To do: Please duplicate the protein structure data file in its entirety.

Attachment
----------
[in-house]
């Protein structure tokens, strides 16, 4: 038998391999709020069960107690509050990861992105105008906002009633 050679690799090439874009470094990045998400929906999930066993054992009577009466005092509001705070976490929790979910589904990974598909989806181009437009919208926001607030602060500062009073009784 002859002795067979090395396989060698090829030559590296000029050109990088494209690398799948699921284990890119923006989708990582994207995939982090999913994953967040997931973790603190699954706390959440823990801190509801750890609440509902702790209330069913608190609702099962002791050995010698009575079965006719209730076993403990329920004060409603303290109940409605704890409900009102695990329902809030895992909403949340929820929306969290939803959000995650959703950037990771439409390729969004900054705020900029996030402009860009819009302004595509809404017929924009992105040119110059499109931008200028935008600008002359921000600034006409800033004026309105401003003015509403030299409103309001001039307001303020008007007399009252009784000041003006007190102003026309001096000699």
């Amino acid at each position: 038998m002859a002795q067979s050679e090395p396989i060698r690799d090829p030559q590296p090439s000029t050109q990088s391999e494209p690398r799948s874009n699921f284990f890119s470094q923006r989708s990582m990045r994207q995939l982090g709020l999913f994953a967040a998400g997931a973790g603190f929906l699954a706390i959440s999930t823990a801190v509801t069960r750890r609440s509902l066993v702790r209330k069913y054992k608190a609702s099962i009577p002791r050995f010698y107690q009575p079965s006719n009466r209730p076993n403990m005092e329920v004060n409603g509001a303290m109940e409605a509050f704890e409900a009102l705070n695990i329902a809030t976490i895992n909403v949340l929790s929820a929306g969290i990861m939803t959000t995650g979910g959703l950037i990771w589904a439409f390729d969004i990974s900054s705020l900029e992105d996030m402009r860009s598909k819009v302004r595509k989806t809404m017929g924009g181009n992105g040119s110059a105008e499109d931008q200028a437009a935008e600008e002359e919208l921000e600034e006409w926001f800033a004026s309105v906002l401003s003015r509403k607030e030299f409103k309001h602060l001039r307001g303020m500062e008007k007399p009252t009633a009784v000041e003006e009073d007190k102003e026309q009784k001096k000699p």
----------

[in-house]
């Protein structure tokens, strides 16, 4: 038998391999709020069960107690509050990861992105105008906002009633 050679690799090439874009470094990045998400929906999930066993054992009577009466005092509001705070976490929790979910589904990974598909989806181009437009919208926001607030602060500062009073009784 002859002795067979090395396989060698090829030559590296000029050109990088494209690398799948699921284990890119923006989708990582994207995939982090999913994953967040997931973790603190699954706390959440823990801190509801750890609440509902702790209330069913608190609702099962002791050995010698009575079965006719209730076993403990329920004060409603303290109940409605704890409900009102695990329902809030895992909403949340929820929306969290939803959000995650959703950037990771439409390729969004900054705020900029996030402009860009819009302004595509809404017929924009992105040119110059499109931008200028935008600008002359921000600034006409800033004026309105401003003015509403030299409103309001001039307001303020008007007399009252009784000041003006007190102003026309001096000699």
């Amino acid at each position: 038998m002859a002795q067979s050679e090395p396989i060698r690799d090829p030559q590296p090439s000029t050109q990088s391999e494209p690398r799948s874009n699921f284990f890119s470094q923006r989708s990582m990045r994207q995939l982090g709020l999913f994953a967040a998400g997931a973790g603190f929906l699954a706390i959440s999930t823990a801190v509801t069960r750890r609440s509902l066993v702790r209330k069913y054992k608190a609702s099962i009577p002791r050995f010698y107690q009575p079965s006719n009466r209730p076993n403990m005092e329920v004060n409603g509001a303290m109940e409605a509050f704890e409900a009102l705070n695990i329902a809030t976490i895992n909403v949340l929790s929820a929306g969290i990861m939803t959000t995650g979910g959703l950037i990771w589904a439409f390729d969004i990974s900054s705020l900029e992105d996030m402009r860009s598909k819009v302004r595509k989806t809404m017929g924009g181009n992105g040119s110059a105008e499109d931008q200028a437009a935008e600008e002359e919208l921000e600034e006409w926001f800033a004026s309105v906002l401003s003015r509403k607030e030299f409103k309001h602060l001039r307001g303020m500062e008007k007399p009252t009633a009784v000041e003006e009073d007190k102003e026309q009784k001096k000699p």